The living city. It’s a phrase or a variation on a phrase you’ve probably heard dozens of times to describe the urban realm. Perhaps we use the living descriptor because we like to anthropomorphize evolutionary processes; take Jane Jacobs’s iconic title The Death and Life of Great American Cities as an example. Or maybe it’s because cities are seething with people—the churn of humanity on the streets. Here, we can look to The Social Life of Small Urban Spaces, William H. Whyte’s seminal sociological study of public space for a titular equivalent. For sure, the life metaphor has sparked imaginative discourse: cities walk (Archigram) and go a bit mad (Koolhaas), but as digital devices and technological infrastructures increasingly mediate the way we live in cities, the language by which we describe urbanism shifts accordingly. The city is less akin to organisms and more to software, thus subject to coding, versioning, and hacking, like any computer program. Read More …
Essay: “Comforts, Crisis, and The Rise of DIY Urbanism” in Sentient City: Ubiquitous Computing, Architecture and the Future of Public Space, edited by Mark Shepard.
Sentient City: ubiquitous computing, architecture and the future of public space is an edited volume of case studies and essays that critically address the evolving relations between contemporary technologies and urban life.
This book expands on an exhibition that I curated in the fall of 2009 titled Toward the Sentient City. Documentation (text, images, diagrams, photographs) of the projects realized for the exhibition is combined with that of preliminary experiments, background research, material studies, interaction prototypes, and the subsequent analysis and interpretation of the data generated by the projects’ implementation.
Complementing these case studies, a series of critical essays reflect on the larger implications of ubiquitous computing for the way we think about architecture in general and the design of urban space in particular. Building on a series of responses to the exhibition contributed by writers and theorists of architecture, urbanism, media theory, technology and related fields, these critical reflections are intended to help the reader situate what may at first appear to be novel questions about the intersection of ubiquitous computing, architecture and urban space in terms of more long-standing and established discourses on the technological mediation of urban life and the role architects, urban designers, and technologists alike might play in shaping its future evolution.
Case studies by David Benjamin, Soo-in Yang, and Natalie Jeremijenko; Haque Design + Research; SENSEable City Lab; David Jimison and JooYoun Paek; and Anthony Townsend, Antonina Simeti, Dana Spiegel, Laura Forlano, and Tony Bacigalupo.
Essays by Keller Easterling, Matthew Fuller, Anne Galloway, Dan Hill, Omar Khan, Saskia Sassen, Trebor Scholz, Hadas Steiner, Kazys Varnelis, Martijn de Waal, and Mimi Zeiger.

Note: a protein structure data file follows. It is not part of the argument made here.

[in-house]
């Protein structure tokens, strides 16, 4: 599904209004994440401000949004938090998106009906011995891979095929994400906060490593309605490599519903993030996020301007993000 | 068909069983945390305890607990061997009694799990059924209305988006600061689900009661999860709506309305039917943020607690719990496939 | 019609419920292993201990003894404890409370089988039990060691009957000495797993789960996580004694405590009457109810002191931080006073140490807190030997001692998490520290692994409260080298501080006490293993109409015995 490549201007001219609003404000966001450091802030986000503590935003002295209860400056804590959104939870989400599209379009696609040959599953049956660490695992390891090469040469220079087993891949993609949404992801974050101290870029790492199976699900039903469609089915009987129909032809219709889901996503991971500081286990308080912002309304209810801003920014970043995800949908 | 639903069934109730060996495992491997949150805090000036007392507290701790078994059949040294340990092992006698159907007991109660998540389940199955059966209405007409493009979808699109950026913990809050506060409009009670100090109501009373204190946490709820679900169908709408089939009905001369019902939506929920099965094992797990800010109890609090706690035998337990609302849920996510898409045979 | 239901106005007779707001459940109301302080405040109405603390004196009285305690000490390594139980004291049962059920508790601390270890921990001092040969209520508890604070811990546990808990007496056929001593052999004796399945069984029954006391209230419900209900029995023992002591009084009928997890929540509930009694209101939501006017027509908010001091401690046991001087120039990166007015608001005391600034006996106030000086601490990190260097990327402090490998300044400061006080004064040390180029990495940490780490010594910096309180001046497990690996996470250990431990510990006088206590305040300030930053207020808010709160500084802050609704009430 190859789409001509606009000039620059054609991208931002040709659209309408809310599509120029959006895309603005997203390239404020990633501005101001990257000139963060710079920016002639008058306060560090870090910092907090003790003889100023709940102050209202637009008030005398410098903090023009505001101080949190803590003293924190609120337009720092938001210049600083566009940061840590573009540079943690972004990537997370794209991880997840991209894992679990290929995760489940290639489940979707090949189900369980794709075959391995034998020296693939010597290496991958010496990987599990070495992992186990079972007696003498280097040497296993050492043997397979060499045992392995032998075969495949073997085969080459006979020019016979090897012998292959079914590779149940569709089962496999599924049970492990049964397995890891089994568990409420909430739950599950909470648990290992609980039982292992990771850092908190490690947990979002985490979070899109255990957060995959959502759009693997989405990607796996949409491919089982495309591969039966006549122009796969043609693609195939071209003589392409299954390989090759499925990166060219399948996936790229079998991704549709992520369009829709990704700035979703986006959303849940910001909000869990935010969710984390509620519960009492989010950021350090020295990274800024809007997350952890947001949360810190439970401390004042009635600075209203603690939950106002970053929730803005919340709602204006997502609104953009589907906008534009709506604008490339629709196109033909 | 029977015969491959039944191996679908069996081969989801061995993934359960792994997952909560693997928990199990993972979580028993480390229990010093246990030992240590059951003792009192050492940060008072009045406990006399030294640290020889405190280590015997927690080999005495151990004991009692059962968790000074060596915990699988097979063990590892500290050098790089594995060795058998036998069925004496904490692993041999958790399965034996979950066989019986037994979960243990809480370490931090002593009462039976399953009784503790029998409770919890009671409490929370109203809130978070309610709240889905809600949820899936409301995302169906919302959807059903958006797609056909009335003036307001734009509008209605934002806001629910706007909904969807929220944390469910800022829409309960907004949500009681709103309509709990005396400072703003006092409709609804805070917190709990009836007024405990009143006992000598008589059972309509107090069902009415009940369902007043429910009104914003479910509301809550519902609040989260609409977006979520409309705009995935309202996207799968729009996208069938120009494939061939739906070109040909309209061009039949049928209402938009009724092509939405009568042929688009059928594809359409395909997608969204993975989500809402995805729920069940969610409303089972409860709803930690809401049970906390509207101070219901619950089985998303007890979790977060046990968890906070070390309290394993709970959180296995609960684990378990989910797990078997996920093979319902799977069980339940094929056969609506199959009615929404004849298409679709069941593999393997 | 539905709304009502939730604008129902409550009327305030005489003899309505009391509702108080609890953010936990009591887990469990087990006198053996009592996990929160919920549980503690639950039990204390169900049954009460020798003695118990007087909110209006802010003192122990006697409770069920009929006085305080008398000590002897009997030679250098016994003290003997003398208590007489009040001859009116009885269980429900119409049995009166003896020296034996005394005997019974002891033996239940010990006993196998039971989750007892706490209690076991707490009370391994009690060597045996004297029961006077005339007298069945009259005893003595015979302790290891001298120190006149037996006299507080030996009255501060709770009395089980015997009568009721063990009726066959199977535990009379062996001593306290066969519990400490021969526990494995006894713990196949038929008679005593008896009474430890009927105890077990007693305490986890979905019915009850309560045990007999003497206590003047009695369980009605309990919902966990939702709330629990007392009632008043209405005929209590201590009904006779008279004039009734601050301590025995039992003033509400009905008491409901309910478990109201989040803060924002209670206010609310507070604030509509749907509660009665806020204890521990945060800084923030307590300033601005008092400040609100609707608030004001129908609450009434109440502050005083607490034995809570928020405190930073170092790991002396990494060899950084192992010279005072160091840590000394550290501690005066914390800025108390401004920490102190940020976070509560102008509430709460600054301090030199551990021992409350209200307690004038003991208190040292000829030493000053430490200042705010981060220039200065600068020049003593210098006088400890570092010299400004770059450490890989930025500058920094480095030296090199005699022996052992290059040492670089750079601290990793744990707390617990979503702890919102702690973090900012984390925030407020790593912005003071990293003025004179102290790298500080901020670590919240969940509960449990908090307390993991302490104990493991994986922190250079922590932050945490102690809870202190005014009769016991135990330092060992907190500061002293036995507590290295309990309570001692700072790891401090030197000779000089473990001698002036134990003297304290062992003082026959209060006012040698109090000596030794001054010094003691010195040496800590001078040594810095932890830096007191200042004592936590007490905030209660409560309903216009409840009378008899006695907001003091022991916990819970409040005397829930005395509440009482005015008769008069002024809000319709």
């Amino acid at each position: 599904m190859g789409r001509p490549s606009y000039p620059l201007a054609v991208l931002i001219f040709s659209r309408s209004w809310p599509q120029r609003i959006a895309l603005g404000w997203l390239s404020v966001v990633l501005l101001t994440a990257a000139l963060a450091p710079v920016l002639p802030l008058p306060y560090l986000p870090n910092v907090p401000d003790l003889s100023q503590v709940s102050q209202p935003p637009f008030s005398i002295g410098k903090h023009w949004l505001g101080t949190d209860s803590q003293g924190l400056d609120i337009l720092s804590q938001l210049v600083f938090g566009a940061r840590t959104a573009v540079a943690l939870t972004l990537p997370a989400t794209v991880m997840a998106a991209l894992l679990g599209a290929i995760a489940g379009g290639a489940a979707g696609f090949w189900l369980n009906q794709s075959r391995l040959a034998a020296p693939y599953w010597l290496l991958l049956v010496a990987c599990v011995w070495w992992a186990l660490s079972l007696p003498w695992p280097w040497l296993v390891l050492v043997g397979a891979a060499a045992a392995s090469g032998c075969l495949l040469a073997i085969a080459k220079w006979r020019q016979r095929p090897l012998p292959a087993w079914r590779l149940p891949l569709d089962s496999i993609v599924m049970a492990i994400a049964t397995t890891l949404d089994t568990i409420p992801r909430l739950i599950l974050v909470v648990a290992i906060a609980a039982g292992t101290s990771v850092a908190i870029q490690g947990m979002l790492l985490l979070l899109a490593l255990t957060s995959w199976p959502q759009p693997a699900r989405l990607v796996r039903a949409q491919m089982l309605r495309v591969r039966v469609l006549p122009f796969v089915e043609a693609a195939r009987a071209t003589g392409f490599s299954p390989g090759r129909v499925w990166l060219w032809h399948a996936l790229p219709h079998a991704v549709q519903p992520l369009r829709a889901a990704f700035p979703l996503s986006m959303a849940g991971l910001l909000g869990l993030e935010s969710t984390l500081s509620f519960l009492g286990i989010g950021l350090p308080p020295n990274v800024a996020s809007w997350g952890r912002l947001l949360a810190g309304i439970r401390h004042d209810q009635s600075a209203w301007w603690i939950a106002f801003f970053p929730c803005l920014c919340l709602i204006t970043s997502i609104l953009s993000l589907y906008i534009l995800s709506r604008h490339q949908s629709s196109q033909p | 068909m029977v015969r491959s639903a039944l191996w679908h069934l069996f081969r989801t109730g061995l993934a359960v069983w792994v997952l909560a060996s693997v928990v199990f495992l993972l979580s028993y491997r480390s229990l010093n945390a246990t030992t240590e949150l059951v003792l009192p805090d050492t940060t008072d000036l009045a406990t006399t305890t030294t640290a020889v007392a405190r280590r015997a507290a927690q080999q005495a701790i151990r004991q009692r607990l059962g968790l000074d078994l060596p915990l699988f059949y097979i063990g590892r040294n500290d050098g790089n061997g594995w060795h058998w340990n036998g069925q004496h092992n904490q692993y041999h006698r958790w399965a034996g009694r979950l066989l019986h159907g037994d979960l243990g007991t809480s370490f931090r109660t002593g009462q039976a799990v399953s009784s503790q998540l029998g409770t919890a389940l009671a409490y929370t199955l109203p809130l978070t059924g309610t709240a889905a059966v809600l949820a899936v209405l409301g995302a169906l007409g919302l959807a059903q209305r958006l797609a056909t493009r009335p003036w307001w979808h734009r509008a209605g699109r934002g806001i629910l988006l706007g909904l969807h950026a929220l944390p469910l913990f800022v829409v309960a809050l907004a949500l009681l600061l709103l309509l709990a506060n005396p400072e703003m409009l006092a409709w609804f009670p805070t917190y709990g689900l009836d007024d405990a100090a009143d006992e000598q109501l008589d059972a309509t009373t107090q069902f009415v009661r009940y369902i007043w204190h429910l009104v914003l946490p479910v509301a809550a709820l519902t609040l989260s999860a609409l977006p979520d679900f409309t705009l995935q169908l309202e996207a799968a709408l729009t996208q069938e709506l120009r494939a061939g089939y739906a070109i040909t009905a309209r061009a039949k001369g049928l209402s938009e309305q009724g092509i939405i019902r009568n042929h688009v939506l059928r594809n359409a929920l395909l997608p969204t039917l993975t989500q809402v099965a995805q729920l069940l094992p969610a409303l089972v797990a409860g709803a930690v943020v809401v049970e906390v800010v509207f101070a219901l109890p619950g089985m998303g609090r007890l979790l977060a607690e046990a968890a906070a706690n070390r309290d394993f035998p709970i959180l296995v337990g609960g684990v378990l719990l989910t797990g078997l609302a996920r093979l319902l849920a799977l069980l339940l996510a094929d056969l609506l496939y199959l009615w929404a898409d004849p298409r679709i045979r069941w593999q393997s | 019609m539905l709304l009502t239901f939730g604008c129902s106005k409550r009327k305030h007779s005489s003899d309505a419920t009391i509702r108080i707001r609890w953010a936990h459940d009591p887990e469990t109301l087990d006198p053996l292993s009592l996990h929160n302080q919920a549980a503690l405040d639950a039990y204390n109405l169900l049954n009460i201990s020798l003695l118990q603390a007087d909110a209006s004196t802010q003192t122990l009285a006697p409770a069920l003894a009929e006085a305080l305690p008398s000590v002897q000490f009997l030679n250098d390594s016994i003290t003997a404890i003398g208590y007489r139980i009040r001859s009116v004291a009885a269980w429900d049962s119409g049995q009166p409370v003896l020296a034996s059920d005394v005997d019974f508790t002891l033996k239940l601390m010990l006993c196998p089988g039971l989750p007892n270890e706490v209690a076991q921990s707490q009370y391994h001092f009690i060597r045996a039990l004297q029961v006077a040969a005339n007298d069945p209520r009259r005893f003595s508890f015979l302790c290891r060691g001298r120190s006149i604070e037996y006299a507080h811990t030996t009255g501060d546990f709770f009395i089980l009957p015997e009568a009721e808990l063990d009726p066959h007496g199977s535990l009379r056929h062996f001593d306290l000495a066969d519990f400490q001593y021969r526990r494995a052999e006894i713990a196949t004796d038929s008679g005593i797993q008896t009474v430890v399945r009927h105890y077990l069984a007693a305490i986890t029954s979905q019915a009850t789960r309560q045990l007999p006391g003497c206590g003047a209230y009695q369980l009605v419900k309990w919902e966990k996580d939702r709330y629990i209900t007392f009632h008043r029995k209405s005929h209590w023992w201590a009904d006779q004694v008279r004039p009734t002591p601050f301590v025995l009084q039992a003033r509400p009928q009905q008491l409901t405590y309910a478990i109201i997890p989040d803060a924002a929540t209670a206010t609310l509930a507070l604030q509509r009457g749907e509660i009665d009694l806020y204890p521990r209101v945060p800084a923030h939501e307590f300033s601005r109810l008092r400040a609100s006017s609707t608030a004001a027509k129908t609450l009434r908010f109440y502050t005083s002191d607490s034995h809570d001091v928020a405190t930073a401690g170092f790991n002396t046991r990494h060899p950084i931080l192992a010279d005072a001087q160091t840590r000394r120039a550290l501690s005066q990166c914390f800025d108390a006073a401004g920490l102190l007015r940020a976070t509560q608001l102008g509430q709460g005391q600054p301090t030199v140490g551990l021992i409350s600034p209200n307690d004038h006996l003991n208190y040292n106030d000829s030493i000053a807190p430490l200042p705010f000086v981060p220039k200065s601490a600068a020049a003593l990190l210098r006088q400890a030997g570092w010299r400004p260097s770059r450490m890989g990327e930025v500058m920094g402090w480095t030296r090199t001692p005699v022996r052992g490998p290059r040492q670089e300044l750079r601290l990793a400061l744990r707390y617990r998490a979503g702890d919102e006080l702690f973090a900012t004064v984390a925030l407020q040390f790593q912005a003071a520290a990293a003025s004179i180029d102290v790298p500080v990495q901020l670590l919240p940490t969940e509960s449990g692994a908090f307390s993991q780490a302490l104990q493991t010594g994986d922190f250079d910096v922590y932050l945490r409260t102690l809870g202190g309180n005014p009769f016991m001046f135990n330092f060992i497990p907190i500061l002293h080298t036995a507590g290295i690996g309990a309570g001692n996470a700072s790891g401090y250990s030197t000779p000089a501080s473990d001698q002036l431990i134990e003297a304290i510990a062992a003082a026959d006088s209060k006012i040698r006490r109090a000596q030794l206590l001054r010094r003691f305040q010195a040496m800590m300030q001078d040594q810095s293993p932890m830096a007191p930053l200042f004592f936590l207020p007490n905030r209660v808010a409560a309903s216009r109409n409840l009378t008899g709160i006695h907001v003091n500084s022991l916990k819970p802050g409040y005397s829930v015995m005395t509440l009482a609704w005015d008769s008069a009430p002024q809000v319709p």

Published by the Architectural League of New York and MIT Press.
It’s been two and a half years since the financial crisis crippled the global economy. During the long slump that’s followed, the architecture, design, and construction sectors have threatened to hit bottom over and over, but a real recovery, which would signal a final flattening out, never seems to materialize. While some firms show signs of stabilization — but only after massive job shedding in 2008 and 2009, and largely thanks to projects in China and the Middle East — most practitioners are just eking by. 
In the spring of 2009, I interviewed AIA chief economist Kermit Baker for a piece in Architect magazine, on the likely prospects for young architects graduating into a recession. Based on figures from previous recessions, Baker painted a grim picture, and I wrote:
“Baker cites figures from the U.S. Department of Labor website: from the peak of employment in July 1990 to the lowest point in January 1993, 14.6 percent of positions at architecture firms were eliminated. The 30-month trough outlasted the overall national recession, which ended in late 1992. Baker notes that the downturn early in this decade is recorded as lasting from March through December 2001, but there was no upturn in design activity until 2004 and construction picked up only in late 2004 and 2005 — a chilling four years down to generate four subsequent years of growth.” 
The sluggish return we’re now experiencing seems discouragingly consistent with Baker’s models. If we follow his timeline, there’s still another couple of years left before we can expect any recovery within the design professions; and once we do, the profession will look like nothing we’ve ever seen before. So, what to do in the interim? Wringing hands over the misdirected funding and lost opportunities of the stimulus package is simply depressing. Read More …